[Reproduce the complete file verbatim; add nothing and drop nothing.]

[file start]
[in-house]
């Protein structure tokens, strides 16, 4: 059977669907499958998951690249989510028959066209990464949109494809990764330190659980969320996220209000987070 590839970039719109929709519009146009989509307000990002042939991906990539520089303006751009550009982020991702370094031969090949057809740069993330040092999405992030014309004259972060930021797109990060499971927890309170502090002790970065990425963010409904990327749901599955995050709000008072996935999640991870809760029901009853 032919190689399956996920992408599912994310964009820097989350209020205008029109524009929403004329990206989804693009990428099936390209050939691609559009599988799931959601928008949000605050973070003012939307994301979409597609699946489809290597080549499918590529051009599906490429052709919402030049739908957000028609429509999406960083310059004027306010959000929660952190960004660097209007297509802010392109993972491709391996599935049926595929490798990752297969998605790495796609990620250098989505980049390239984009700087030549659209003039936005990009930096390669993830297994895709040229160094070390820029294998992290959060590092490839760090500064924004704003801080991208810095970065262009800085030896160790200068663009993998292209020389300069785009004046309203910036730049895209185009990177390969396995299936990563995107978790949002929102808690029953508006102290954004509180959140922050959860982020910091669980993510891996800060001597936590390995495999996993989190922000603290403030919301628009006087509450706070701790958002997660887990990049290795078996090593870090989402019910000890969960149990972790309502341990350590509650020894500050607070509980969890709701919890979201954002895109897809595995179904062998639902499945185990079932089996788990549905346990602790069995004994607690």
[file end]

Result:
[in-house]
């Protein structure tokens, strides 16, 4: 059977669907499958998951690249989510028959066209990464949109494809990764330190659980969320996220209000987070 590839970039719109929709519009146009989509307000990002042939991906990539520089303006751009550009982020991702370094031969090949057809740069993330040092999405992030014309004259972060930021797109990060499971927890309170502090002790970065990425963010409904990327749901599955995050709000008072996935999640991870809760029901009853 032919190689399956996920992408599912994310964009820097989350209020205008029109524009929403004329990206989804693009990428099936390209050939691609559009599988799931959601928008949000605050973070003012939307994301979409597609699946489809290597080549499918590529051009599906490429052709919402030049739908957000028609429509999406960083310059004027306010959000929660952190960004660097209007297509802010392109993972491709391996599935049926595929490798990752297969998605790495796609990620250098989505980049390239984009700087030549659209003039936005990009930096390669993830297994895709040229160094070390820029294998992290959060590092490839760090500064924004704003801080991208810095970065262009800085030896160790200068663009993998292209020389300069785009004046309203910036730049895209185009990177390969396995299936990563995107978790949002929102808690029953508006102290954004509180959140922050959860982020910091669980993510891996800060001597936590390995495999996993989190922000603290403030919301628009006087509450706070701790958002997660887990990049290795078996090593870090989402019910000890969960149990972790309502341990350590509650020894500050607070509980969890709701919890979201954002895109897809595995179904062998639902499945185990079932089996788990549905346990602790069995004994607690």